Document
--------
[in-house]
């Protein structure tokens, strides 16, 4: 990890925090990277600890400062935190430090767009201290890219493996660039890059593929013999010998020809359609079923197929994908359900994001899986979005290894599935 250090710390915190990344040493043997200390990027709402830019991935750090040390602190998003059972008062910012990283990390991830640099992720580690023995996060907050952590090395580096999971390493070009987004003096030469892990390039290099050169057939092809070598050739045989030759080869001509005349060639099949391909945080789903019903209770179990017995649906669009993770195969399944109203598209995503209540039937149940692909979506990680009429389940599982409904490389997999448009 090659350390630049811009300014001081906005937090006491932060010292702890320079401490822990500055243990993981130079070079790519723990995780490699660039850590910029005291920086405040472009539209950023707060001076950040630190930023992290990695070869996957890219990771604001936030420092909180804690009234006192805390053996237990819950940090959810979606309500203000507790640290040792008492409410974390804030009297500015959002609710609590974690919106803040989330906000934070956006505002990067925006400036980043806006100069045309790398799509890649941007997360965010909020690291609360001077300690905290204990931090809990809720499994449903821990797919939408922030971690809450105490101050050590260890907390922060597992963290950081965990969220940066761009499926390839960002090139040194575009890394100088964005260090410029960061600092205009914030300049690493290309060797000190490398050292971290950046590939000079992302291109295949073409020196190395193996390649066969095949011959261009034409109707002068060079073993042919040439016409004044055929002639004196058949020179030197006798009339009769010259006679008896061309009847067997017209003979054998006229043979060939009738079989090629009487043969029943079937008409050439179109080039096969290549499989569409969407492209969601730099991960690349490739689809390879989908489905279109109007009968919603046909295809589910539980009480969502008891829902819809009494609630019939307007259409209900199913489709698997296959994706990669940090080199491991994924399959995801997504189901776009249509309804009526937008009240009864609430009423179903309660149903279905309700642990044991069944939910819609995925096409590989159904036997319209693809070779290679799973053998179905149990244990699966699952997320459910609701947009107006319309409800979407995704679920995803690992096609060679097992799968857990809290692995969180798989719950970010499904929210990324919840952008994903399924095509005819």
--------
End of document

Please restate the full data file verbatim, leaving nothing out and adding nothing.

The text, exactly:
[in-house]
């Protein structure tokens, strides 16, 4: 990890925090990277600890400062935190430090767009201290890219493996660039890059593929013999010998020809359609079923197929994908359900994001899986979005290894599935 250090710390915190990344040493043997200390990027709402830019991935750090040390602190998003059972008062910012990283990390991830640099992720580690023995996060907050952590090395580096999971390493070009987004003096030469892990390039290099050169057939092809070598050739045989030759080869001509005349060639099949391909945080789903019903209770179990017995649906669009993770195969399944109203598209995503209540039937149940692909979506990680009429389940599982409904490389997999448009 090659350390630049811009300014001081906005937090006491932060010292702890320079401490822990500055243990993981130079070079790519723990995780490699660039850590910029005291920086405040472009539209950023707060001076950040630190930023992290990695070869996957890219990771604001936030420092909180804690009234006192805390053996237990819950940090959810979606309500203000507790640290040792008492409410974390804030009297500015959002609710609590974690919106803040989330906000934070956006505002990067925006400036980043806006100069045309790398799509890649941007997360965010909020690291609360001077300690905290204990931090809990809720499994449903821990797919939408922030971690809450105490101050050590260890907390922060597992963290950081965990969220940066761009499926390839960002090139040194575009890394100088964005260090410029960061600092205009914030300049690493290309060797000190490398050292971290950046590939000079992302291109295949073409020196190395193996390649066969095949011959261009034409109707002068060079073993042919040439016409004044055929002639004196058949020179030197006798009339009769010259006679008896061309009847067997017209003979054998006229043979060939009738079989090629009487043969029943079937008409050439179109080039096969290549499989569409969407492209969601730099991960690349490739689809390879989908489905279109109007009968919603046909295809589910539980009480969502008891829902819809009494609630019939307007259409209900199913489709698997296959994706990669940090080199491991994924399959995801997504189901776009249509309804009526937008009240009864609430009423179903309660149903279905309700642990044991069944939910819609995925096409590989159904036997319209693809070779290679799973053998179905149990244990699966699952997320459910609701947009107006319309409800979407995704679920995803690992096609060679097992799968857990809290692995969180798989719950970010499904929210990324919840952008994903399924095509005819």